Linked by Thom Holwerda on Mon 19th Aug 2013 17:27 UTC
Linux Steve Cheney:

There's more to the platform wars than mobile - Android is starting to take off in non-mobile markets in a massive way - Internet of Things, Television (Chromecast), etc. To date Linux has been the dominant OS but Android is now taking some embedded designs which would have run Linux. The effective decoupling of Android from carriers for non-mobile markets + the richness of tools and the existing developer ecosystem will likely cement Android as the definitive open source OS of the next decade. This will have pluses for Google but also unintended consequences.

A common misconception among people who don't really understand what Linux is - one that I'm seeing pop up more and more now that people are trying to paint Android in a negative light - i.e., as competition to not just iOS, but also the noble and open source Linux.

Repeat after me: Android is just as much 'Linux' as Ubuntu, Debian, Red Hat, or anything else that uses the Linux kernel. Technically, a better term would be 'Linux distribution', since Linux in and of itself is just a kernel. Wikipedia defines 'Linux distribution' quite well:

A Linux distribution (often called distro for short) is a member of the family of Unix-like operating systems built on top of the Linux kernel. Such distributions are operating systems including a large collection of software applications such as word processors, spreadsheets, media players, and database applications. These operating systems consist of the Linux kernel and, usually, a set of libraries and utilities from the GNU Project, with graphics support from the X Window System. Distributions optimized for size may not contain X and tend to use more compact alternatives to the GNU utilities, such as BusyBox, uClibc, or dietlibc.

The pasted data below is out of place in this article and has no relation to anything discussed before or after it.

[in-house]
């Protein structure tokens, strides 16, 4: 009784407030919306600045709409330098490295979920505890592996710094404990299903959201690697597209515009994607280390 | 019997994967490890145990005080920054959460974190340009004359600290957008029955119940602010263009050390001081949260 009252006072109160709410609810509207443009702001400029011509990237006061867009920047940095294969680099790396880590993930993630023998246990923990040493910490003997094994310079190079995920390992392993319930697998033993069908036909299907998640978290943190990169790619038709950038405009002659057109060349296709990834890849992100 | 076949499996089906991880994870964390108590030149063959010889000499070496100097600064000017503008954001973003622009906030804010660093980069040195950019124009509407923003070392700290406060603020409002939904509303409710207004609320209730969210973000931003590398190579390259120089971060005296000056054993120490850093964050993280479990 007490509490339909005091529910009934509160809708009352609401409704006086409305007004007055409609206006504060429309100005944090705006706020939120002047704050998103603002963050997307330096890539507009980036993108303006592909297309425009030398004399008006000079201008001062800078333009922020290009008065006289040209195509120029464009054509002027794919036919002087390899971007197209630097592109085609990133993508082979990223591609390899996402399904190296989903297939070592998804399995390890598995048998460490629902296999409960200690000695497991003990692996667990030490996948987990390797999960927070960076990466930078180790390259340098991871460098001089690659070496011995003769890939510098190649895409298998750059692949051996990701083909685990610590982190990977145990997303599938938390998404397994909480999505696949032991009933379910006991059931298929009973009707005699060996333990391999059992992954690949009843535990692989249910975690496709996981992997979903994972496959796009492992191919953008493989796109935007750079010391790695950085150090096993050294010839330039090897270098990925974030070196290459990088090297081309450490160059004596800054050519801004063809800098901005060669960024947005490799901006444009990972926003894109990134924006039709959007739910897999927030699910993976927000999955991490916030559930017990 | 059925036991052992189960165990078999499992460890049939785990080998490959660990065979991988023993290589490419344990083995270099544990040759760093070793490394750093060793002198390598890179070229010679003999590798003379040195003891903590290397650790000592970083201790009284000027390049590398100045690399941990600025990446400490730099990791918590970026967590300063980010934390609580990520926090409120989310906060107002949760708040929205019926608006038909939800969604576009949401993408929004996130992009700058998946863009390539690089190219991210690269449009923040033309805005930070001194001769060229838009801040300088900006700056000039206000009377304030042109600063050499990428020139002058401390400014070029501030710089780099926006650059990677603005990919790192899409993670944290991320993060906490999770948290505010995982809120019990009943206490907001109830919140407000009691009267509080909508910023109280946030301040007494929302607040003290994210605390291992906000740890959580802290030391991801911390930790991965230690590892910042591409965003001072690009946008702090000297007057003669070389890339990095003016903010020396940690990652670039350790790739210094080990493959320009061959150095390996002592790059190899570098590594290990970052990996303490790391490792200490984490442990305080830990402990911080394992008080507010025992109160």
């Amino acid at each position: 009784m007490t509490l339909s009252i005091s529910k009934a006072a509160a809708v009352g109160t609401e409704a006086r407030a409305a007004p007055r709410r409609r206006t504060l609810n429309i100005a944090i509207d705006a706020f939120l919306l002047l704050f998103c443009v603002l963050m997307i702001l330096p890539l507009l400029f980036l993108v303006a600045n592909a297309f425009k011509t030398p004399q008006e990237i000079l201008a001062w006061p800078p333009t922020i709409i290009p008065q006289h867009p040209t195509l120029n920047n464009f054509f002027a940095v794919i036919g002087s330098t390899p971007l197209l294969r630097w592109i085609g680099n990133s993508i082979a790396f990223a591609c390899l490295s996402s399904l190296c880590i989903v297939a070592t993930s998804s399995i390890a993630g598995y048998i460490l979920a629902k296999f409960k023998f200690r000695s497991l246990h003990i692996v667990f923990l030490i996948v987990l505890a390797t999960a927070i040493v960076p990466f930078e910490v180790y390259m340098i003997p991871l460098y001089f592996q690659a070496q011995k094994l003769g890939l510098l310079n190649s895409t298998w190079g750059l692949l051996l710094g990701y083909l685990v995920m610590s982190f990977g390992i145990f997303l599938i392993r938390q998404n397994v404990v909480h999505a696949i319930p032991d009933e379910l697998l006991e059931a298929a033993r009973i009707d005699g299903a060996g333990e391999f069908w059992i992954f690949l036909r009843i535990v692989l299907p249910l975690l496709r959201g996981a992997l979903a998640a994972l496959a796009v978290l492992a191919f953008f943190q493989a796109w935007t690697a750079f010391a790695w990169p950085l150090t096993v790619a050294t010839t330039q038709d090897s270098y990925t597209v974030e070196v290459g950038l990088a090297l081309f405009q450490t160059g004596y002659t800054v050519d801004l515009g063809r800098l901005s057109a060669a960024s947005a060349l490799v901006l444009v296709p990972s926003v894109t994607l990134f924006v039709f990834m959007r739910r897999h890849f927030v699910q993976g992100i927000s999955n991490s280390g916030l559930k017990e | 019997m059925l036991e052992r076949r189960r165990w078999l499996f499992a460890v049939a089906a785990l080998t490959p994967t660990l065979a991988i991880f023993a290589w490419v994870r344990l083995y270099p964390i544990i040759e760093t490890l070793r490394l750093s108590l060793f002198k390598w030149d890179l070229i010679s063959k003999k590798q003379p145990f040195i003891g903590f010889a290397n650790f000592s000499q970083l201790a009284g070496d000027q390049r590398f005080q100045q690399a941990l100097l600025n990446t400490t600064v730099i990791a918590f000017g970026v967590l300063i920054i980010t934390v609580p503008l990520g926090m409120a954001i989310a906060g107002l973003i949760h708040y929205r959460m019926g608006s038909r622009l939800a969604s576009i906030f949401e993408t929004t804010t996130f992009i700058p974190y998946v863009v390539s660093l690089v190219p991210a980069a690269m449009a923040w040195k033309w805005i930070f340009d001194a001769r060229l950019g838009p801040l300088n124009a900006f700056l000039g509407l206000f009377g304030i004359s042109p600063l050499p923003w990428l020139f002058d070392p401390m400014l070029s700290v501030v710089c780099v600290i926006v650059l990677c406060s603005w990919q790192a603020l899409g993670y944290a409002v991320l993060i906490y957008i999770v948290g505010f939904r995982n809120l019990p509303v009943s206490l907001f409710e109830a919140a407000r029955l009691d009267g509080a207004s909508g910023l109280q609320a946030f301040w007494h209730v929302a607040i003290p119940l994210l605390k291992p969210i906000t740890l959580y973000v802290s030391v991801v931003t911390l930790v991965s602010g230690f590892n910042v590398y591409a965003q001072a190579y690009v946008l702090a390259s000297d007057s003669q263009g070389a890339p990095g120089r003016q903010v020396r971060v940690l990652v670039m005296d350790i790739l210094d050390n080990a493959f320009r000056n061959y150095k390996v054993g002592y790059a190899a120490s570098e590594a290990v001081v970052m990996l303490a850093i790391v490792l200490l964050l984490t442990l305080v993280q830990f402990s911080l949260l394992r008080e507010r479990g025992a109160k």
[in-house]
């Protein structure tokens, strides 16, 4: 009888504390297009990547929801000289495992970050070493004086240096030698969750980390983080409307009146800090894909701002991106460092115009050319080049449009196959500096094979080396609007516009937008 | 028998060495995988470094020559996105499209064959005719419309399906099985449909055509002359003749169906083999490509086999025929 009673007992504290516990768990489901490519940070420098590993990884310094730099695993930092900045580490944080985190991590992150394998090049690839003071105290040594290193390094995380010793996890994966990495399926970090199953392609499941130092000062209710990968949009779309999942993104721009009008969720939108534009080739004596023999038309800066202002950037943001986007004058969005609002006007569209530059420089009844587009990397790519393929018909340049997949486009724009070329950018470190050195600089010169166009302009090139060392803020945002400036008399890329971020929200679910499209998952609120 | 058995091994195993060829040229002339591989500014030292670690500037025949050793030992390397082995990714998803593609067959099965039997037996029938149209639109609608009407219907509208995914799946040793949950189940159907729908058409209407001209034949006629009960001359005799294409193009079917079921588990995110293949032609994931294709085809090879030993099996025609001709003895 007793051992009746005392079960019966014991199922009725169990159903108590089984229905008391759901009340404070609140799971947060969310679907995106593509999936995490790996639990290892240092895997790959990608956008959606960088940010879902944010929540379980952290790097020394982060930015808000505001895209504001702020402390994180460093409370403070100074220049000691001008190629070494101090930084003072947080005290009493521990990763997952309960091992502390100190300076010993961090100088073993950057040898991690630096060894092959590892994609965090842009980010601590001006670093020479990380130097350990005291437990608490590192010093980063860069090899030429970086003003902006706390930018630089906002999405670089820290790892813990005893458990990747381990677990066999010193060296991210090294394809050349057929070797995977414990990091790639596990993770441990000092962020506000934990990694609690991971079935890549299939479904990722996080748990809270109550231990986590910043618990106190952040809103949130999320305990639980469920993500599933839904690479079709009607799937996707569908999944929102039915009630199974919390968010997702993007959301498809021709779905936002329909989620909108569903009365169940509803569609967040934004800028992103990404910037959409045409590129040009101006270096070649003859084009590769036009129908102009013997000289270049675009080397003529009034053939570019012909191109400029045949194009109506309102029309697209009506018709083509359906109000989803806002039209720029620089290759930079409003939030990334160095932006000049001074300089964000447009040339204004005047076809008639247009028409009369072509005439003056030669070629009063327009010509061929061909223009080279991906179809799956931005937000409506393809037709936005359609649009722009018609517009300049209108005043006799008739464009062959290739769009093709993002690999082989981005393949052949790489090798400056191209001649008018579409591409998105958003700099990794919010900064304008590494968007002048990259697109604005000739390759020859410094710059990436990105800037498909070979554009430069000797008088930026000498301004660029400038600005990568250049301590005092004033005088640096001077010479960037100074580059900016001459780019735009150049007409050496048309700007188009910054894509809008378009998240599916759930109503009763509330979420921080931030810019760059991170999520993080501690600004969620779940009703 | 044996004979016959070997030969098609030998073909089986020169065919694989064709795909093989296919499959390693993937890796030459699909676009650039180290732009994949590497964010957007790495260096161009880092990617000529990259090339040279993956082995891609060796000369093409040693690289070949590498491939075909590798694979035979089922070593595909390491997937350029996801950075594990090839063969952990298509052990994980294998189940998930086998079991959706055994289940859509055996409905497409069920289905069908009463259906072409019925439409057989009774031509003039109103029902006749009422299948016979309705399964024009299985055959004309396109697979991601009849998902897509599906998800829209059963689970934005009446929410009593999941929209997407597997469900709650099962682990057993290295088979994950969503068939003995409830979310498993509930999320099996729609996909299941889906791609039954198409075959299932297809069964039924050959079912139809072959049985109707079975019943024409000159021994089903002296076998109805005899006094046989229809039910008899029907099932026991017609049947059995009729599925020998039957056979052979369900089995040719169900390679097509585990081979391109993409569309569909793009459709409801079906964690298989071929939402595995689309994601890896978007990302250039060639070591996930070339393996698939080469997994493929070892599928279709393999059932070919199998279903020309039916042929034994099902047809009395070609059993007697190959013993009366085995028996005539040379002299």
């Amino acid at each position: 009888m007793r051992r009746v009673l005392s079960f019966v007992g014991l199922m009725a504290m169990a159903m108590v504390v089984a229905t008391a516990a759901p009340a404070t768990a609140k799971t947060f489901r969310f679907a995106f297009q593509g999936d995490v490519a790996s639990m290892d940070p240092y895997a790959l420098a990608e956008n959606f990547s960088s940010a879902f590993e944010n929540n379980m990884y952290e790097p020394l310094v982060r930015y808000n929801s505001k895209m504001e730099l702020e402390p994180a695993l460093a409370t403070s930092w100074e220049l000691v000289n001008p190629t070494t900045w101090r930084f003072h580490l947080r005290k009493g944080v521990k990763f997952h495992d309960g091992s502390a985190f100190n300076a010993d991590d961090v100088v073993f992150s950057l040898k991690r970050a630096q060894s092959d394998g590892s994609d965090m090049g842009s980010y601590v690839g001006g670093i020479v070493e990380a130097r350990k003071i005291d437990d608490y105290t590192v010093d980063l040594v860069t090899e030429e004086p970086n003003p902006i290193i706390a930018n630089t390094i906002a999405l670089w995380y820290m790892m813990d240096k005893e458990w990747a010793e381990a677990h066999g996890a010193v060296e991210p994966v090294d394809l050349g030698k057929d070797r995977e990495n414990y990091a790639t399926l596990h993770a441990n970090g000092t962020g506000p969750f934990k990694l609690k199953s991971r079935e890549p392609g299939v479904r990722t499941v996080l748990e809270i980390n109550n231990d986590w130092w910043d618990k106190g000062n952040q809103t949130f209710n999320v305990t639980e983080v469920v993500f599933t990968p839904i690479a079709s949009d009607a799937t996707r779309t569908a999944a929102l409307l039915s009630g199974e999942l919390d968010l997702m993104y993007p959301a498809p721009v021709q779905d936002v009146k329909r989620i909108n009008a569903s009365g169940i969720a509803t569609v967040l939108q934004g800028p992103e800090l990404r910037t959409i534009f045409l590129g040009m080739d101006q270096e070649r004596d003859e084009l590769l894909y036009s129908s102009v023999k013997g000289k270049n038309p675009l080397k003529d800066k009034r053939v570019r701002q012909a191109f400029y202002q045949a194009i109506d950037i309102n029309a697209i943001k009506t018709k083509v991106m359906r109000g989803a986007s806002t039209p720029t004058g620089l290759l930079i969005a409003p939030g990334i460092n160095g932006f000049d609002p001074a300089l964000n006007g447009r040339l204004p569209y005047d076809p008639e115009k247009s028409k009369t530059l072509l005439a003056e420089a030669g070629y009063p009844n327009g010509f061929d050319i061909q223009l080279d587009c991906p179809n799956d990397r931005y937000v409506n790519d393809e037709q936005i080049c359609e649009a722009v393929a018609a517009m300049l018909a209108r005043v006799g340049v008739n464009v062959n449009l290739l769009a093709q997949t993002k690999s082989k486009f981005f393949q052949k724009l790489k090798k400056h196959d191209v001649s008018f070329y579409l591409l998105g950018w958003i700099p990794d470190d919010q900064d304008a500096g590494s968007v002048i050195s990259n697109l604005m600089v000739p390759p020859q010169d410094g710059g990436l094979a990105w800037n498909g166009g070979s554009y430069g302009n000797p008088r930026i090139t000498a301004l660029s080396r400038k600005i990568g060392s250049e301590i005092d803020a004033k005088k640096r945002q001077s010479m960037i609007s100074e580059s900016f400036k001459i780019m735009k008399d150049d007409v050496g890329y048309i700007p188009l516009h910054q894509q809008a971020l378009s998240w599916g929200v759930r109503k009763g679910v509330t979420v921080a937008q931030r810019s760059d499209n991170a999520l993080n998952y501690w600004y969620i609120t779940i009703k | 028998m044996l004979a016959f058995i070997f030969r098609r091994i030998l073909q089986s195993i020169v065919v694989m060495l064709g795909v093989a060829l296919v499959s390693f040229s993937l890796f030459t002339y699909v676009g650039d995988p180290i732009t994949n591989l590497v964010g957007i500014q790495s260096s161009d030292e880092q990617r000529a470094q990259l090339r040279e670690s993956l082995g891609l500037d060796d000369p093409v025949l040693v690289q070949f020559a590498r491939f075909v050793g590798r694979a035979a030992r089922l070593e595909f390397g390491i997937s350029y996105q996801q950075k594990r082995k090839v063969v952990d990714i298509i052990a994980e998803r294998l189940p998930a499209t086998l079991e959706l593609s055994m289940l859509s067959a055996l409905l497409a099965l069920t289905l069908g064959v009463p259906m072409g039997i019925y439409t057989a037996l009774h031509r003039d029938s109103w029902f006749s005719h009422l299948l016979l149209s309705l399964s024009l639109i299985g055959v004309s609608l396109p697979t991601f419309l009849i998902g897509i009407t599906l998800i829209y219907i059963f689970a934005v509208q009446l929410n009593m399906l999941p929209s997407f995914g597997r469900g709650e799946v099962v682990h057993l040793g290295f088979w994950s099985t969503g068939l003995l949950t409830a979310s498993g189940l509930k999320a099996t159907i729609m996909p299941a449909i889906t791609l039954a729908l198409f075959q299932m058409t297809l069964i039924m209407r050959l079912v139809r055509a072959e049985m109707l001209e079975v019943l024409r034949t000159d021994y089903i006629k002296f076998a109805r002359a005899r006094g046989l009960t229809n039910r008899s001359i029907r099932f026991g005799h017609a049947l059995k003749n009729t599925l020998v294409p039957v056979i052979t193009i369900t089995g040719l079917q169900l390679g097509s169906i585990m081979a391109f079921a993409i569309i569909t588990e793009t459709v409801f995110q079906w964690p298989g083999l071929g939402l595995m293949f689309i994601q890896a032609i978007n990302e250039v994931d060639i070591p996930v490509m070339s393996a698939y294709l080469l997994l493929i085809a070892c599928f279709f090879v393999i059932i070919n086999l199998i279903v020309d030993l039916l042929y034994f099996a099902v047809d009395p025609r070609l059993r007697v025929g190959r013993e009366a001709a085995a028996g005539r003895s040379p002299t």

Android is a Linux distribution, and is an addition to the Linux ecosystem - not a challenger. Painting it as such is just a sign of ignorance.

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RE[2]: I disagree
by cdude on Wed 21st Aug 2013 00:03 UTC in reply to "RE: I disagree"
cdude
Member since:
2008-09-21

People coming from Windows have a hard time to understand stack concepts. For them its all one, no variants except for what a single entity offers.

On Linux is all more dynamic and there are thausend of options to combine components, change aspects, modify the stack. There are whole distributions allowing total customization like gentoo, construction sets to build your own distribution.

Same with Android since it inherits that. There are various mods, extensions, ways to customize the whole stack. Ubuntu Phone is half Ubuntu Desktop, half Android. Sailfish combines Android and (X11-)Meego under Wayland. Tizen, WebOS, all variants.

Reply Parent Score: 4

RE[3]: I disagree
by Nelson on Wed 21st Aug 2013 01:52 in reply to "RE[2]: I disagree"
Nelson Member since:
2005-11-29

Windows has a layered architecture, its actually become more pronounced from Windows 7 and on with the new API Set changes in Windows.

By all means though, generalize on.

Reply Parent Score: 3